Cannabis users 'born with smaller front part of brain' affecting memory and decision-making
As a before-and-after study this is pretty strong evidence. The biggest pot-head I have ever known always seemed to me to be pretty "out of it" whether he was "high" or not
Teenagers who smoke cannabis are likely to have been born with an area of the brain that is significantly smaller than normal, according to new research.
Scientists have found that the area at the front of the brain, known as the orbitofrontal cortex, which controls memory, reward and decision- making, is six per cent smaller in children who go on to smoke cannabis compared with those who do not.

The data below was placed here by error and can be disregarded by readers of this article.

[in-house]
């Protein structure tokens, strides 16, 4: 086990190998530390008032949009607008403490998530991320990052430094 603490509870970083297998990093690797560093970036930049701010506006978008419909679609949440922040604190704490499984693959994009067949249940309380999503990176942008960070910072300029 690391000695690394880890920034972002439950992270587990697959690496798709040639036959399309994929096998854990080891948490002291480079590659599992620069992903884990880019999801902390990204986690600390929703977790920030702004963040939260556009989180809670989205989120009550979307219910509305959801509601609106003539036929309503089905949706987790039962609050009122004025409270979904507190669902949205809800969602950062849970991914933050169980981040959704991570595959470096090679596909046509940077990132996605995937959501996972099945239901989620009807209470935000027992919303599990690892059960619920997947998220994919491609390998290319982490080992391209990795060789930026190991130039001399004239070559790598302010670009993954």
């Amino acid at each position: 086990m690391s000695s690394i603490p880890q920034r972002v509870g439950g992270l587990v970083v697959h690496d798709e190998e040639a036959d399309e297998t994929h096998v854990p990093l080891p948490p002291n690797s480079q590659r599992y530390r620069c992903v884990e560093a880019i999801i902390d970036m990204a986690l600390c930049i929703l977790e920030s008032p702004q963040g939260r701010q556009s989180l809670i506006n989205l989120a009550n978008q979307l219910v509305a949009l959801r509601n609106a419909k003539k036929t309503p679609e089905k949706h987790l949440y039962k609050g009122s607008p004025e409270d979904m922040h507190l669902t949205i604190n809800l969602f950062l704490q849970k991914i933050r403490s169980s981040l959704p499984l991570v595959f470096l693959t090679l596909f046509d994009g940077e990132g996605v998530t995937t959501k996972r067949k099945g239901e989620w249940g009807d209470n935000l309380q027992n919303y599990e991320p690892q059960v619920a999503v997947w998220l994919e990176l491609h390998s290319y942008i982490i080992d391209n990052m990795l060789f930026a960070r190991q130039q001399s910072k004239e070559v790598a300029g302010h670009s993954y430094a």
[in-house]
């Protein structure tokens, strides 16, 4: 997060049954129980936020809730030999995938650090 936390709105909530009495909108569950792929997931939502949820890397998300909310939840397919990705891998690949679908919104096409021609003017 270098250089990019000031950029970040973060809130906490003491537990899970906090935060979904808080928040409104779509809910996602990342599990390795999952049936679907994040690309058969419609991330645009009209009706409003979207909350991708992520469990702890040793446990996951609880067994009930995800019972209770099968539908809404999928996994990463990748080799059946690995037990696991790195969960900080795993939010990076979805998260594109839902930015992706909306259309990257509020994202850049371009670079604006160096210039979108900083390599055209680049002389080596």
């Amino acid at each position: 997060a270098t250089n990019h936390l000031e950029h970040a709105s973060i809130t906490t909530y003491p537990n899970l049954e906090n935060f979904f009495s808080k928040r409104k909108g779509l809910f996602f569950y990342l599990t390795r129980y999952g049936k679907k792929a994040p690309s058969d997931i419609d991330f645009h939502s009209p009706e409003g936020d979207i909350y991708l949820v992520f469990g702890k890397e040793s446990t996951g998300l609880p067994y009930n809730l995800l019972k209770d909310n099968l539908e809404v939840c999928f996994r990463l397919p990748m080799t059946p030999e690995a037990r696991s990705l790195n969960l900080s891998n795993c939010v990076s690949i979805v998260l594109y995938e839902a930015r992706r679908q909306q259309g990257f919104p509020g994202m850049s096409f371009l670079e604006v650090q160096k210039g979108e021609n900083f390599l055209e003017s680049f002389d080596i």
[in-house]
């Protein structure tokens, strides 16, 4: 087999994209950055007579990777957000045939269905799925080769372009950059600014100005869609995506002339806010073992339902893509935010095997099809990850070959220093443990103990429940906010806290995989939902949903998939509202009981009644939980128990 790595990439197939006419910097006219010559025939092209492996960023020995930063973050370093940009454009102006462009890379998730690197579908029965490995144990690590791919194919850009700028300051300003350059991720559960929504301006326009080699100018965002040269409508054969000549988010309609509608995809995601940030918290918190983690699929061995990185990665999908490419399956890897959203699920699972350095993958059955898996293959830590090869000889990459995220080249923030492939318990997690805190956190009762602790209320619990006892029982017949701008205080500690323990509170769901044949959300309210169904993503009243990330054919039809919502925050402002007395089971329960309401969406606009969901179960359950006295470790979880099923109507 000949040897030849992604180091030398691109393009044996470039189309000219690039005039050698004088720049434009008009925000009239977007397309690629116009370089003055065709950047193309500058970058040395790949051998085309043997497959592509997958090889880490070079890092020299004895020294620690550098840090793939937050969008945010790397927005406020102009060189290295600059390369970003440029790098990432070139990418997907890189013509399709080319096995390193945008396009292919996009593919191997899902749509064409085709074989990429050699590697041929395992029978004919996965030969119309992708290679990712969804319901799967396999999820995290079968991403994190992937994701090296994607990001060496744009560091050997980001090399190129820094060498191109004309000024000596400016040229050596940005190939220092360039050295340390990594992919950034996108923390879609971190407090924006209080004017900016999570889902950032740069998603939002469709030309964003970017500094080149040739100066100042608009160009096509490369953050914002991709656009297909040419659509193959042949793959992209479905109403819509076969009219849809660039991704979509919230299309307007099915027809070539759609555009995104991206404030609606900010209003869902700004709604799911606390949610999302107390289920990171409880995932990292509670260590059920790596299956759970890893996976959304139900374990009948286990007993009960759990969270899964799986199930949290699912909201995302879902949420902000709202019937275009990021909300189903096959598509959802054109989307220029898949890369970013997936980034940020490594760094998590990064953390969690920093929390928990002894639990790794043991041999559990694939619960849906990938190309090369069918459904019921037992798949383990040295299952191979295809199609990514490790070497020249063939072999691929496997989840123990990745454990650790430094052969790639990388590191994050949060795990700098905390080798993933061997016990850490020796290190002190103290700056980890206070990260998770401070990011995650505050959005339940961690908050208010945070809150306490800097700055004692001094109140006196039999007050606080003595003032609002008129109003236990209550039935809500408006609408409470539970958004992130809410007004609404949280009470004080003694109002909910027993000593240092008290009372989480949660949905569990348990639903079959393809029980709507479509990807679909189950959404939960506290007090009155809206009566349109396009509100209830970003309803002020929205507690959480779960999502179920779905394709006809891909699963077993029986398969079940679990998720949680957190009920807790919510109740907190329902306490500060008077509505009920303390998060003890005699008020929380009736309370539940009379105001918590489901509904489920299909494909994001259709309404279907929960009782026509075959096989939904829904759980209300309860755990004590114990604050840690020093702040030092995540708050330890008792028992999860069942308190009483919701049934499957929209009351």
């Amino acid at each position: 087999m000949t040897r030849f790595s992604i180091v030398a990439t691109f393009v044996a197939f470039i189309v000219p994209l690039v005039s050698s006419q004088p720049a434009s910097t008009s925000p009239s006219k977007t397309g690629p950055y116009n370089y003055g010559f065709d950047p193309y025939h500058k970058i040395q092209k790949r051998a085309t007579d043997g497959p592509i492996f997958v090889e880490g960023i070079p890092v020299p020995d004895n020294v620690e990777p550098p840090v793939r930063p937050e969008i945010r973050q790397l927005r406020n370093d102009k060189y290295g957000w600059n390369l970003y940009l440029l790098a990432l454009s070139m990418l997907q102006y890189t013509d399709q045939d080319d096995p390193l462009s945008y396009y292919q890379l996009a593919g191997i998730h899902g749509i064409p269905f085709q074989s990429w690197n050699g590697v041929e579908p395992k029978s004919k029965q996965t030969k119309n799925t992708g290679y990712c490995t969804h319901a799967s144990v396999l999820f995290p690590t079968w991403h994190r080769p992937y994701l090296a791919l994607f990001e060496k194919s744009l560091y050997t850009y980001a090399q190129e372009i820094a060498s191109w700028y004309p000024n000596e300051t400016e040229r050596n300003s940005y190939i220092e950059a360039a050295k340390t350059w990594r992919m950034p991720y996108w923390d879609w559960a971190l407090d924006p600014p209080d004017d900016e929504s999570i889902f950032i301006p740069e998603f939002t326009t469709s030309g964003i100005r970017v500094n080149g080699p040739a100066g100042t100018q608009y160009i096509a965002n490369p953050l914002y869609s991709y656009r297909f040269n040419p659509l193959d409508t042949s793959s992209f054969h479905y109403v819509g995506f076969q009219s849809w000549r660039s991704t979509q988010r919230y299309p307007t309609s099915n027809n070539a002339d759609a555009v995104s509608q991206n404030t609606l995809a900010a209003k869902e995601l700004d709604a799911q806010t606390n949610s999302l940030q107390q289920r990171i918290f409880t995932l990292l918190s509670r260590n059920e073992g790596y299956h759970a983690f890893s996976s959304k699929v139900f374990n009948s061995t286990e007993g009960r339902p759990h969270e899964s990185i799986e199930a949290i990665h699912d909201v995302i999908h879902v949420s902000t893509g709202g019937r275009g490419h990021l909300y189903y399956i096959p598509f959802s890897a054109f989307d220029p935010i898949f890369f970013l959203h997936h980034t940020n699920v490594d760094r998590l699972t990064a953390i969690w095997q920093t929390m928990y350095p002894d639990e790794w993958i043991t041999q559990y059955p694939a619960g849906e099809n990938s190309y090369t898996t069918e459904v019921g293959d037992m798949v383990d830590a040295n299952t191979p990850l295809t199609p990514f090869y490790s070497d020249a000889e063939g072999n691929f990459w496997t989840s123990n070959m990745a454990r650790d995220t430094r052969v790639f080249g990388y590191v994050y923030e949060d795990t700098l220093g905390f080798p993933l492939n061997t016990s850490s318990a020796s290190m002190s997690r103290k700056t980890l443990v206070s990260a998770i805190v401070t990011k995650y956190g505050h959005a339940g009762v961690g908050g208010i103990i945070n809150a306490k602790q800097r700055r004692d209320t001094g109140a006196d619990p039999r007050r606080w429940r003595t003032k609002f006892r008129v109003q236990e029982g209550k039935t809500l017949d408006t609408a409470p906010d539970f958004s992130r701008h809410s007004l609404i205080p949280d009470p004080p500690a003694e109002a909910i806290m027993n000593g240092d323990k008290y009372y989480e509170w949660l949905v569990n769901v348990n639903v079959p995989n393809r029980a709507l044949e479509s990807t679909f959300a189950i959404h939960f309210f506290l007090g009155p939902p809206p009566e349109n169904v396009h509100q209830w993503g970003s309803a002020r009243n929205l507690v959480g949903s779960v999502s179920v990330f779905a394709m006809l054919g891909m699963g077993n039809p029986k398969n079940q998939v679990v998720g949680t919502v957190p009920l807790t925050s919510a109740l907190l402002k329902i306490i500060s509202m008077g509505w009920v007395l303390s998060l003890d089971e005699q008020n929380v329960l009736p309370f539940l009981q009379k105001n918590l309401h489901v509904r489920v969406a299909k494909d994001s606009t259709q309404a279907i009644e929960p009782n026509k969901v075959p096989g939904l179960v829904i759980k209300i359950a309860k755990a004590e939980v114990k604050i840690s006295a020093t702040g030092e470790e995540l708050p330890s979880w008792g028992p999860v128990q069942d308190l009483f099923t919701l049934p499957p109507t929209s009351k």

This difference in size may mean the brain is not as effective, so children with a smaller orbitofrontal cortex could be more impulsive and less capable of carefully calculated decision-making. In turn, this could make them more likely to experiment with cannabis.
Previous research has found that adults who are heavy cannabis smokers have much smaller brain volumes in this area, but it had, until now, been assumed the damage was caused by the regular drug use.
However, the new findings suggest that some people are born with the abnormality. The discovery could serve as an early-warning system to help identify those most at risk of becoming addicts.
The research, carried out in Melbourne, Australia, and published in the journal Biological Psychiatry, was part of a wider four-year study into the emotional development of children.